"Not really a cooking tip, but a law of the kitchen: A falling knife has no handle."

- wooddog

"I'm always so proud of my reflexes for not kicking in when I fumble a knife."

"If I drop anything else, my stupid hands are all over themselves trying to catch it (and often failing). But with a knife the hardwired automatic reaction is jump back immediately. Fingers out of the way, feet out of the way, everything out of the way. Good lookin out, cerebellum!"

- sonyka

"Speaking of KICKING in. On first full time cooking job I had a knife spin and fall off the counter. My (stupid) reflex was to put my foot under it like a damn hacky sack to keep it from hitting the ground. Went through the shoe, somehow between my toes, into the sole somehow without cutting me. Lessons learned: (1) let it fall; (2) never set a knife down close to the edge or with the handle sticking out; (3) hacky sack is not nearly as cool as it could be."

- AdjNounNumbers

"Similarly, NEVER put out a grease or oil fire with water. Smother with a lid or dump baking soda in there (do not use flour, as it can combust in the air making things worse)."

- Metallic_Substance

How else will you know it tastes good?

"Taste the food."

- OAKRAIDER64

"Also don't be afraid to poke and prod at it. I feel like people think the process is sacred and you can't shape/flip/feel/touch things while you cook them. The more you are hands on, the more control you have."

"No, this does not include situations where you are trying to sear something. Ever try flipping a chicken thigh early? That's how you rip a chunk out of it and leave it glued to the pan until it's burnt."

- Kryzm

Here's one just for laughs.

"When you grab a pair of tongs, click them a few times to make sure they are tongs."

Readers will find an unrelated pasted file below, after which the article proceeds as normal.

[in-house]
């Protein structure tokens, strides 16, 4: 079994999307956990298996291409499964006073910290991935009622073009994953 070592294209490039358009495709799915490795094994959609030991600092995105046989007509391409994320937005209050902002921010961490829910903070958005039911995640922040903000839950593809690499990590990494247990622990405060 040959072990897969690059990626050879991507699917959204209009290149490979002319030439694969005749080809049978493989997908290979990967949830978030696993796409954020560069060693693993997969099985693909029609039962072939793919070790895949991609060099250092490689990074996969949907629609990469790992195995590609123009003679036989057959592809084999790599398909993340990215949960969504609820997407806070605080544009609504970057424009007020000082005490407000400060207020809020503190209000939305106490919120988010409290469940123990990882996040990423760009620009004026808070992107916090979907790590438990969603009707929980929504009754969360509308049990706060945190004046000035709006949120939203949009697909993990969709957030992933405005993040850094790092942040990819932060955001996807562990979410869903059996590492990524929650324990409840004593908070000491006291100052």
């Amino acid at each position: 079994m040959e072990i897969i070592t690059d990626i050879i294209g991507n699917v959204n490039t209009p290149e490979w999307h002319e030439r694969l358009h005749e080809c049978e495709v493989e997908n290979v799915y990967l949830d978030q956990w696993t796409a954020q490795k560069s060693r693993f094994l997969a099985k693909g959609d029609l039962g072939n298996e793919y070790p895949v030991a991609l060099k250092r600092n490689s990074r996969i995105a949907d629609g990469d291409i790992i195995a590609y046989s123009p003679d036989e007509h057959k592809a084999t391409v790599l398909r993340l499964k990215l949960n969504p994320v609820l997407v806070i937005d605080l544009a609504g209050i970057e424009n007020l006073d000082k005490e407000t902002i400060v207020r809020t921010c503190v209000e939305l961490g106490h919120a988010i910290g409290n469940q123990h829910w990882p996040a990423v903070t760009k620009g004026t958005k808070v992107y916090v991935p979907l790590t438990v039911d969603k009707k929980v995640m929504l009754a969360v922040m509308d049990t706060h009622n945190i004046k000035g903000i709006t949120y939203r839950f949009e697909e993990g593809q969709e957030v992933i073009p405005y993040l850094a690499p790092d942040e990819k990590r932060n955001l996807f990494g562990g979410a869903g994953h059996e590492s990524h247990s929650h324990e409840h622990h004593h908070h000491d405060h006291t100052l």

- Kolshdaddy

"People really overlook this one. You've gotta tong the tongs a minimum of 3 times to make sure they tong, or else it can ruin the whole dish."

- BigTimeBobbyB

If you're looking to get into cooking or to improve you technique, pay attention to these few tips.

Salt generously, add an acid to brighten things up, and don't forget to taste your food!

If all else fails, you can always order take out.

Want to "know" more? Never miss another big, odd, funny, or heartbreaking moment again. Sign up for the Knowable newsletter here.

Victoria_Borodinova/Pixaba

As part of the learning process, children often do embarrassing things before they learn a little more about the world and all the different implications therein. While the inappropriate moment is usually minor and ends in laugher some instances are truly mortifying.

One such instance involved a little sister who was around 6 at the time. It was the 90s and at the height of the youth-focused PSAs (think the frying egg representing your brain). One type was a safety PSA about stranger danger. The speaker would remind the children that if a stranger tried to take you anywhere to yell “Stop, you're not my mommy/daddy" to raise the alarm.